Update from our monitoring expedition studying wolves in Lower Saxony, Germany

Everyone on slot 2 has arrived safely. Another international team, including participants from India, Singapore, the UK and Germany, assembled in Bremen on Saturday morning. Today we are in full training mode and everyone is already looking forward to going out into the field in the afternoon.

More on how the surveys are going later in the week …


Update from our monitoring expedition studying wolves in Lower Saxony, Germany

24 June

We waved team 1 good bye yesterday. Here is a quick summary of the findings of last week: 310 km of forestry roads and paths were covered by bike and on foot during 4 full survey days. Except from Thursday when heavy rain and thunderstorms forced some of us to stop their survey around mid-day and seek shelter the tracking conditions were great. In total we visited 15 cells of 10 x 10 km – referring to the official survey grid. In the Winsen/Walle area, no more than 15 km away from our base at Gut Sunder, the teams found and sampled two wolf scats for further analysis. We also checked camera traps that have been set up 1 km North of Gut Sunder before the expedition started. Three pictures show evidence of wolf but are not approved yet. In five more cells we found hints of tracks, etc. and we will send more teams to these locations hoping to verify and hopefully find more – preferably – fresh scat. 😉

Our plan for next week will include a night in a tent for four team members willing to survey an area that is further up in the North-East. We will also continue some of the surveys on bike. Keep your fingers crossed that the weather will allow for it.

Those coming on later slots please note that you don’t need to bring a cycle helmet as mentioned in the dossier. We have purchased four helmets you can use but if you prefer to bring your own feel free to do so. And also, contrary to the dossier you don’t need to bring a bath towel. We will provide one small and one big towel at base.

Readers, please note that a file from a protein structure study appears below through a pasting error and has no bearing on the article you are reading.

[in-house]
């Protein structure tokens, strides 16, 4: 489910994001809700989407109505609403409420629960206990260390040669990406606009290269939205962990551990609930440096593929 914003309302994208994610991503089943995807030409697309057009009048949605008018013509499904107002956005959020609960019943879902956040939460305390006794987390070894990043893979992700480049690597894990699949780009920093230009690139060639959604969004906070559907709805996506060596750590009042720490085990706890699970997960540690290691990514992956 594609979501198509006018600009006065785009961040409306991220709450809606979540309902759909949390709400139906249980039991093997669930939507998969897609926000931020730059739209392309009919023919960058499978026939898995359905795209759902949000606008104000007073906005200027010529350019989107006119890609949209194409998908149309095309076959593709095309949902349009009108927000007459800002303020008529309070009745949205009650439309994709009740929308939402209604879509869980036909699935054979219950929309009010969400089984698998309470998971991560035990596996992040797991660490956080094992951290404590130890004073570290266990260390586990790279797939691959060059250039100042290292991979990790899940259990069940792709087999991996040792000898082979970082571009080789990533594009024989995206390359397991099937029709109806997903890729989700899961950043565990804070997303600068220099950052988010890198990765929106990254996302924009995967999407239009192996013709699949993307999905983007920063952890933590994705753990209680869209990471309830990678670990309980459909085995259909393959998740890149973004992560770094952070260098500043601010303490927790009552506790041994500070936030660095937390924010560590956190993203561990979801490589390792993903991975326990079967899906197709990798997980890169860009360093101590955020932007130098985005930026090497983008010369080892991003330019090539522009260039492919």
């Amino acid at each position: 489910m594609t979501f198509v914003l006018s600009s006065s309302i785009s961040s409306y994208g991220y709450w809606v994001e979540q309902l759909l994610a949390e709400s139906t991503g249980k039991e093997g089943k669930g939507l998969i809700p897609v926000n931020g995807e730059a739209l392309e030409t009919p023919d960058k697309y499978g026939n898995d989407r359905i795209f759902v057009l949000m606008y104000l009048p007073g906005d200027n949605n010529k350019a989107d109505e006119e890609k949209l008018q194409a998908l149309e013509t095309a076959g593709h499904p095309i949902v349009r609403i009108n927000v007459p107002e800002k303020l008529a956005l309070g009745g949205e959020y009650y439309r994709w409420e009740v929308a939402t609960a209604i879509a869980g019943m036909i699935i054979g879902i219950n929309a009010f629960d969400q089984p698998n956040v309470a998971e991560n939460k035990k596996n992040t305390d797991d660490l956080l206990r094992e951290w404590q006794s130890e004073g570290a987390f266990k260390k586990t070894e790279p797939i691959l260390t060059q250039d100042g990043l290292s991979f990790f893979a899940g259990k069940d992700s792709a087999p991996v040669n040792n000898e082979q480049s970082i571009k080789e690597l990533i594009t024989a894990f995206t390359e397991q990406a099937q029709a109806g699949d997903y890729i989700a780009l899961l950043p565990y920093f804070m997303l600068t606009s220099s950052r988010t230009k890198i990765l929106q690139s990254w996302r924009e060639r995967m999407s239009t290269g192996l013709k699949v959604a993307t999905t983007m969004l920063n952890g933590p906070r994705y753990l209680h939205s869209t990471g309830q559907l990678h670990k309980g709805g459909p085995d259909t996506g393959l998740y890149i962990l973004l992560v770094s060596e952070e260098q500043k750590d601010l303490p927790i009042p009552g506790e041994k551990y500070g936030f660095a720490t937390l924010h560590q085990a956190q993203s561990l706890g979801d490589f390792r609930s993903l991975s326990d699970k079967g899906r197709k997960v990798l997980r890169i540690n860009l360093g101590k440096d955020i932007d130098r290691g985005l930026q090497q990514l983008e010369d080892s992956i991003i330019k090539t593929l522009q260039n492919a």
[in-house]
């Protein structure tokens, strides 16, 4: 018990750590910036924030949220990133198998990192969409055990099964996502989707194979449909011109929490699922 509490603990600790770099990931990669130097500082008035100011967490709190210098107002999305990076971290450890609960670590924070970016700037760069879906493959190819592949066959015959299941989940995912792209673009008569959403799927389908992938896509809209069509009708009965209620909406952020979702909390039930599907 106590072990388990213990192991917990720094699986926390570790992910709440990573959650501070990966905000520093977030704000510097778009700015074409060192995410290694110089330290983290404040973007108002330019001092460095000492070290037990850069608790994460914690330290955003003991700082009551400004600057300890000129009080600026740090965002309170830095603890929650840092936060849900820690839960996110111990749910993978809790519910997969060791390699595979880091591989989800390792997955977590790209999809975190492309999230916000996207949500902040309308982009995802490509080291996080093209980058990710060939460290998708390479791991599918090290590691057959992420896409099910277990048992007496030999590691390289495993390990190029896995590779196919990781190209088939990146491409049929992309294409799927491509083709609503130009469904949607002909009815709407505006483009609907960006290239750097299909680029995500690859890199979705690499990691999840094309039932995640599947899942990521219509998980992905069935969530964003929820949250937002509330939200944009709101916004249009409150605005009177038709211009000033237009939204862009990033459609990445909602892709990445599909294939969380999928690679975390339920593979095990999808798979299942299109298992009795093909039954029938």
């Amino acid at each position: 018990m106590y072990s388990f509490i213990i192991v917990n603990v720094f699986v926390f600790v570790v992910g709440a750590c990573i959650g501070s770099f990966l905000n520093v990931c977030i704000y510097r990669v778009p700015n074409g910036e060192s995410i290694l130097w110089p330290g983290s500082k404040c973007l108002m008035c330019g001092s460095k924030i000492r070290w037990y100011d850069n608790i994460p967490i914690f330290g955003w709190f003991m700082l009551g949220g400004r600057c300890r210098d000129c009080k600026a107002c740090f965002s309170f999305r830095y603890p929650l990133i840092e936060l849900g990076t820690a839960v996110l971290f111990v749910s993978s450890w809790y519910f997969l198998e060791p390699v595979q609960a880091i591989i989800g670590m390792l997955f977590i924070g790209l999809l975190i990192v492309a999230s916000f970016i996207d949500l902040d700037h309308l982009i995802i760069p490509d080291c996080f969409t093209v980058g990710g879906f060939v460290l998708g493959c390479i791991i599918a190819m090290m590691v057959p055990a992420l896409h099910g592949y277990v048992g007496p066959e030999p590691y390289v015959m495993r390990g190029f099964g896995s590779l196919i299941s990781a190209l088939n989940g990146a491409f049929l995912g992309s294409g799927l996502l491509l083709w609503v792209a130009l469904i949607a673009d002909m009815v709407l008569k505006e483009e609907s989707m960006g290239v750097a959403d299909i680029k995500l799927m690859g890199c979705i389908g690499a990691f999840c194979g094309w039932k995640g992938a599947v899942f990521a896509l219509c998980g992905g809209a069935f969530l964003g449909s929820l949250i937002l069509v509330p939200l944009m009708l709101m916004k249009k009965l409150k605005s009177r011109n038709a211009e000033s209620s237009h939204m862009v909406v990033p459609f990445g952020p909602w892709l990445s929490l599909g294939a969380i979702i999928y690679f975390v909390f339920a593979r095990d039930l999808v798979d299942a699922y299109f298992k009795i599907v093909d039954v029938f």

Thank you team 1 for being trailblazers on this expedition, for all your feedback, comments, hard work and good moods. It’s been a great pleasure for Peter and I to meet you. We hope you’ve enjoyed the week as much as we did.

Team 2, see you all later today at our meeting point at Bremen airport.


From our snow leopard volunteering expedition in the Tien Shan mountains of Kyrgyzstan

Our pre-expedition shopping spree and preparations are done. Tomorrow we will drive everything into the mountains and set up base camp. It was over 30 C in Bishkek again today,  but the forecast is for the mountains for tomorrow is rain, and snow higher up. It would be our first time setting up in snow. On Sunday, some of us will come back for some last-minute shopping and tying up lose ends, and of course to collect Group 1 on Monday.

So now it’s time to introduce you to Volodya (scientist), Amadeus (expedition leader), Aman & Shiloo (from the NABU anti-poaching ‘Grupa Bars’ = group snow leopard). Sadly missing is the most important person of the expedition, our cook Gulia (Aman’s wife).

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Update from our monitoring expedition studying wolves in Lower Saxony, Germany

Expedition scientist Peter Schuette (left), Diana Eichhorn of VOX TV (middle) and Matthias Hammer of Biosphere Expeditions with the film team.

We’re almost through with setting up, the film team from VOX hundkatzemaus has come and gone and the sun is shining today. Over the next couple of days, we’ll get a feel for the lay of the land, take some pictures and videos and put the finishing touches to the expedition. I hope your preparations are going well too. We’ll be ready for group 1 on Saturday.



Update from our monitoring expedition studying wolves in Lower Saxony, Germany